Is fish farming the future for cutaway bog?
Bord na Móna is set to trial fish farming on cutaway bog in Offaly as part of its move away from peat harvesting.
In a new tender Bord na Mona says it has a significant land holding which extends to approximately 80,000 hectares and some of the land bank is now out of peat production and has become cutaway and is available for other uses.
The semi-state company says would now like to assess the potential for aquaculture development on some of its landholding. To this end it has in conjunction with Bord Iascaigh Mhara embarked on a project to explore the suitability of cutaway peat land for freshwater fish production. The project is called PEATAQUA and will encompass a number of strands of research and development.
Bord na Móna says it is inviting interest for the provision of fish farm management services at a project site in Offaly. This contract runs from September 2017 until December 2019. The project is subject to performance review and may be extended.
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Bord Iascaigh Mhara says a freshwater aquaculture farm trial project is proposed at the Mountlucas Windfarm in north Offaly near Daingean. The fisheries board says the site consists of 28 turbines located in a cutaway bog which was used to harvest milled peat. The windfarm can be seen from the outskirts of Portlaoise.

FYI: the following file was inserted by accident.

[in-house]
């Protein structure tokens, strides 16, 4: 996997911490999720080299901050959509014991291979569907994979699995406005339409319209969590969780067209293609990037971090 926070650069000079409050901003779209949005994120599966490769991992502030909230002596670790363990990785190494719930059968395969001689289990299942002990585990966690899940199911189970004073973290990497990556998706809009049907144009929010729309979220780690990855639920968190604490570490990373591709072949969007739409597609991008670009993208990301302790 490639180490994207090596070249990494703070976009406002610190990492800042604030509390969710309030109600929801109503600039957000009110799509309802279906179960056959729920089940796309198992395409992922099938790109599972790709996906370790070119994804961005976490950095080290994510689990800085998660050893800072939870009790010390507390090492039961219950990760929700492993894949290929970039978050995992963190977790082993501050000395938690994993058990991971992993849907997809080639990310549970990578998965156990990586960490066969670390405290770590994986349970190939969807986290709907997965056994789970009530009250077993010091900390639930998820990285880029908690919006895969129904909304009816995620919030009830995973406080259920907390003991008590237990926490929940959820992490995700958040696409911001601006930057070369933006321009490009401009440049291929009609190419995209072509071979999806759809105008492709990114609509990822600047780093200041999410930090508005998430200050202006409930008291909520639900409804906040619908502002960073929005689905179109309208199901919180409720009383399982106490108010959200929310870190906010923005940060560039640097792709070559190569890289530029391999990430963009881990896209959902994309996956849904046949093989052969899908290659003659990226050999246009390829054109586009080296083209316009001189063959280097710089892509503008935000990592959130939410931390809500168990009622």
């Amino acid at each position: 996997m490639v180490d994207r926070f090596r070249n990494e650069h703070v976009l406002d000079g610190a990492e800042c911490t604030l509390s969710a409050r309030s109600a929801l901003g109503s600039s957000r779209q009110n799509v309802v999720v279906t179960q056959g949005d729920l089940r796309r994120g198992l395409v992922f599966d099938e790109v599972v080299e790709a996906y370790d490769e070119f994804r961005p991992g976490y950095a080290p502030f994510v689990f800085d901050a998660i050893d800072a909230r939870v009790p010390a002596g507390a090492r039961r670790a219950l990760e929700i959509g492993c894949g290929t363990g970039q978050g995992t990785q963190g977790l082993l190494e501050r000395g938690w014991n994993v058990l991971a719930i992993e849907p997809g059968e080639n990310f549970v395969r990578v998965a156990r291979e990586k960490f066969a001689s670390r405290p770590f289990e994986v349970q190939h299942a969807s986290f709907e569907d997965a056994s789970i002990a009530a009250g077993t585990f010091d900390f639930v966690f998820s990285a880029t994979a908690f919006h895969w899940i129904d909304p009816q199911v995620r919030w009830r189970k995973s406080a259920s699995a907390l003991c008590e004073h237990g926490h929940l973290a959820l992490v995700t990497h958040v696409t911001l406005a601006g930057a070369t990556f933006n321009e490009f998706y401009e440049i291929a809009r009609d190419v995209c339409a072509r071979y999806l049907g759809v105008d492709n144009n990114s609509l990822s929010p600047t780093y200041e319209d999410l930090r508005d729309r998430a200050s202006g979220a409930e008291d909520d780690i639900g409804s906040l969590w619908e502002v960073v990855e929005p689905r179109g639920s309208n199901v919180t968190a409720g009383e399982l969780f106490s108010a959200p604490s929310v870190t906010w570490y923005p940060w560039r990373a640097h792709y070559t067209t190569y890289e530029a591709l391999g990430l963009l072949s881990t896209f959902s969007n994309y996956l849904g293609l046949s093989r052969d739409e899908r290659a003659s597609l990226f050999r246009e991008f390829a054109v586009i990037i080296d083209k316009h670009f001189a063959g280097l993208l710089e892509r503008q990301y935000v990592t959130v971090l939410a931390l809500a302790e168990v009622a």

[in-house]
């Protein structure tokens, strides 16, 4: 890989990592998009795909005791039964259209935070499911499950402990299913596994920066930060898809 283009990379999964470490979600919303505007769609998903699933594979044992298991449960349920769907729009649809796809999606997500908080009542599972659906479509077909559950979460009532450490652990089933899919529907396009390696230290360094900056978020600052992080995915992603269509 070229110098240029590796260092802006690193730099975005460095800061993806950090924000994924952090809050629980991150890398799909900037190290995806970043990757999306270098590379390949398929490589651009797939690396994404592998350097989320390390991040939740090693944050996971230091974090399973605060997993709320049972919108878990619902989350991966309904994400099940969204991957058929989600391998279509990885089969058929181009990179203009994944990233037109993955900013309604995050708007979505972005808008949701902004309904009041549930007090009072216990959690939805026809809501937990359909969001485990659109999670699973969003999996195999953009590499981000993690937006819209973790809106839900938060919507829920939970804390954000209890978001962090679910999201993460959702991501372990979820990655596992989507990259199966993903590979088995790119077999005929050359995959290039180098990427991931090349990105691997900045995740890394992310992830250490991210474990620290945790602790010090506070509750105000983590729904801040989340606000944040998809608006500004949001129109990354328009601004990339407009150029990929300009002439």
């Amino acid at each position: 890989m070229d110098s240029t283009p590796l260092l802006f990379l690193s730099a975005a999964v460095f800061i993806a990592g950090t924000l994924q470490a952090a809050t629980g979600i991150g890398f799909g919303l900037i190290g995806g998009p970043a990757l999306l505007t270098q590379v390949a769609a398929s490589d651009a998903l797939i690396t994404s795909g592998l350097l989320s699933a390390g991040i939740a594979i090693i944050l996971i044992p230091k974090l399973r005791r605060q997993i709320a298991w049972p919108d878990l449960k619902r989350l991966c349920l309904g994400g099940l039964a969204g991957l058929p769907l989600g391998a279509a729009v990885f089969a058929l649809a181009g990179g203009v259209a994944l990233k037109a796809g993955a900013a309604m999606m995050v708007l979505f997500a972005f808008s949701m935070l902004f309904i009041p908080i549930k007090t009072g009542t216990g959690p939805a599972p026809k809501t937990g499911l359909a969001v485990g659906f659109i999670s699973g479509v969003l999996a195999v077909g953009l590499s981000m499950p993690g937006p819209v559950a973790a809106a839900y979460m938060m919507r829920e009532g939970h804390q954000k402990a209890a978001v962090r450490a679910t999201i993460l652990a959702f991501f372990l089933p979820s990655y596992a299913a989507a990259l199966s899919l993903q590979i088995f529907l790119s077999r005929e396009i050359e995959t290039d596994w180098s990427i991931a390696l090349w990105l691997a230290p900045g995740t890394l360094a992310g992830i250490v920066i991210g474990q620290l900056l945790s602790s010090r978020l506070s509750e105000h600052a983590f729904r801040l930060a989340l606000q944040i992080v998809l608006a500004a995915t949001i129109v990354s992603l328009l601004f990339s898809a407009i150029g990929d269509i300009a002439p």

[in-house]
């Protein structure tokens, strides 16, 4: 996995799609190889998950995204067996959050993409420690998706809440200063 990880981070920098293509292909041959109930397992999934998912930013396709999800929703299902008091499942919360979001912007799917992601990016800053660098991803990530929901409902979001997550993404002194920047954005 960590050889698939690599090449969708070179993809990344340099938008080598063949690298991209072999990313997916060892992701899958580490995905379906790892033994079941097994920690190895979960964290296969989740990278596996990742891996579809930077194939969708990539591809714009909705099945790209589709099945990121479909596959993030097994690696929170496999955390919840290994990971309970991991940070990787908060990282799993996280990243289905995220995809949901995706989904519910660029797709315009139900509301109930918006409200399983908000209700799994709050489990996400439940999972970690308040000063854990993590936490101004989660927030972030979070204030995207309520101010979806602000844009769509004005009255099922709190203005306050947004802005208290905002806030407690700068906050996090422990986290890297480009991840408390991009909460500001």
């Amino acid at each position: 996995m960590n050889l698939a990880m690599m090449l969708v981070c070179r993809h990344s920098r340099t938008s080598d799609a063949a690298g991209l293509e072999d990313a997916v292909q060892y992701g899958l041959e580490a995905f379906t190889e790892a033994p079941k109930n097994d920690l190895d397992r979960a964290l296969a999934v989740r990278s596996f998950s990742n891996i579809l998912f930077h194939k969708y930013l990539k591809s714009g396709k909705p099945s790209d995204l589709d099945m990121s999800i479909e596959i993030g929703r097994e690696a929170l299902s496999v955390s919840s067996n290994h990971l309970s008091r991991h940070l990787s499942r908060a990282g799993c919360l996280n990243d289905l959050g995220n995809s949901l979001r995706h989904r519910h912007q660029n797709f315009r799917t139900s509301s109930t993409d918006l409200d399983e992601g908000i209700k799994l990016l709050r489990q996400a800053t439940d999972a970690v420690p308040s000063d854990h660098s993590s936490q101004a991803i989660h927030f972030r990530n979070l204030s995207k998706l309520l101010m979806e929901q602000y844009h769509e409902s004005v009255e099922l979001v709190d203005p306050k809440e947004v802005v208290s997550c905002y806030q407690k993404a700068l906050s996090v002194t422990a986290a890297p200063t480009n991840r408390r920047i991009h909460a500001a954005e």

The development will consist of four fish ponds for trout and perch. It will include a duckweed pond for water treatment. Bord Iascaigh Mhara says water for the ponds will be sourced from a combination of local surface water drainage system and from a well. The water will be reused so once filled it will only need topping up to cater for what is lost through what evaporates.
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Bord na Móna was established in 1946 under the Turf Development Act. The company was initially established to develop Ireland’s peat resources for the economic benefit of the state. The company has developed both peat and non-peat based businesses and now operates a diversified portfolio across five main business areas. These business areas cover power, resource recovery, horticulture, home heating and renewable energy.
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